Pelvic floor organ prolapse is a condition where the bladder, uterus, or bowel are poorly supported and droop down into the vagina. This is due to a loss of integrity and weakness of the pelvic floor. Abdominal surgery (hysterectomy, c-section), estrogen deficiency and obesity can all lead to pelvic floor organ prolapse. Repeated muscle straining that occurs during childbirth, with chronic constipation or chronic coughing, and heavy lifting can exacerbate the problem.
There are many ways to conservatively manage a pelvic organ prolapse. The first step is to diagnose the problem so the correct treatment strategy for you can be implemented.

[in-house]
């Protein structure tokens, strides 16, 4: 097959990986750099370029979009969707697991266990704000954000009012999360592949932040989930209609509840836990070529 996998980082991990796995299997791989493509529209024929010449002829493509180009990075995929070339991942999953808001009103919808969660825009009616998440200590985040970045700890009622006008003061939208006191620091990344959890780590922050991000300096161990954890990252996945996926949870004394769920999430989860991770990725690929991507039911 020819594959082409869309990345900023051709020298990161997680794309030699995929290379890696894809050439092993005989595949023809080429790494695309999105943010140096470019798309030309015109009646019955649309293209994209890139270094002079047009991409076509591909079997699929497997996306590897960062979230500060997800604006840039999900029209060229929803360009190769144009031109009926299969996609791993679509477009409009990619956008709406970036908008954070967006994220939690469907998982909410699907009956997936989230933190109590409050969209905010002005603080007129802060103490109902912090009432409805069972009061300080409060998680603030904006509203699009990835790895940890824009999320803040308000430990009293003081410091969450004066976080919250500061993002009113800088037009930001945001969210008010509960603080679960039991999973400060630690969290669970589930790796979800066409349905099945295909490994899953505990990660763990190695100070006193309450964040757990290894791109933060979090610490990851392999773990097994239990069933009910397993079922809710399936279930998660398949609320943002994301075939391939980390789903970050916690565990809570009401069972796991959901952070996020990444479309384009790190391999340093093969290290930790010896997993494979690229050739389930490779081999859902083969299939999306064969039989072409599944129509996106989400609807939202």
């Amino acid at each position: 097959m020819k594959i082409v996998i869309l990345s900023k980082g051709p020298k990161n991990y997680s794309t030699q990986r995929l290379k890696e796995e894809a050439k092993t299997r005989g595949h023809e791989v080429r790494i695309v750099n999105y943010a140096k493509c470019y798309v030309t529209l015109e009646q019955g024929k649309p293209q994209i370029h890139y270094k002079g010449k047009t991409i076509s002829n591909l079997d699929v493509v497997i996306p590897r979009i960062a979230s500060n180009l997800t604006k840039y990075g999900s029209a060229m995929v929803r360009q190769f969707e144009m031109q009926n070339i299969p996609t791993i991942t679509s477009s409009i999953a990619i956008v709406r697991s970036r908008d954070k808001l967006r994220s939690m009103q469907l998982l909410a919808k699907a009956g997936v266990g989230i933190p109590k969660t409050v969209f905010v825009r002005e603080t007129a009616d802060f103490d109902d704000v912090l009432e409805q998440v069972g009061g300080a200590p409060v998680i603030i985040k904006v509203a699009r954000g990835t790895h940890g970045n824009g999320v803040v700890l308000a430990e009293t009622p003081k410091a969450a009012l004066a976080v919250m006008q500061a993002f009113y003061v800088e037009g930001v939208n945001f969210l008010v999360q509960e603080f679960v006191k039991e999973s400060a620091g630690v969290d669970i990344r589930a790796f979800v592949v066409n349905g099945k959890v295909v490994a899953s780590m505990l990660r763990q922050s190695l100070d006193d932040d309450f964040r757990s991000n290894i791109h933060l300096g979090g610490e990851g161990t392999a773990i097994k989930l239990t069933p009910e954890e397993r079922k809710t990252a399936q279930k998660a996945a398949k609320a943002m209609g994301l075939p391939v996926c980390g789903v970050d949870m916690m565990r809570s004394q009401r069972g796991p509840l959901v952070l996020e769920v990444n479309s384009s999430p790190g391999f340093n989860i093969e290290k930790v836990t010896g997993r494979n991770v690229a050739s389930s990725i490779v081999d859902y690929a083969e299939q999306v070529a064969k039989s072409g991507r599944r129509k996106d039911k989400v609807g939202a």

The most common forms of pelvic floor organ prolapse are listed below:
Uterine Prolapse: Herniation of the uterus into the vagina.
Cystocele: Fall of the bladder into the vagina. This can lead to incomplete emptying of the bladder and urinary leakage.
Enterocele: Herniation of the small intestine between the rectum and vagina.
Rectocele: Herniation of rectal tissue into the vagina. Symptoms may include constipation and pelvic pain.
Pelvic floor organ prolapse may be prevented and managed with correct body mechanics during coughing or lifting, controlling constipation and avoidance of straining, weight control, and pelvic floor muscle strengthening. Sometimes, a physician may prescribe a pessary. This is a device which holds the pelvic organs up and can be used with pelvic floor muscle strengthening exercises to re-educate the muscles.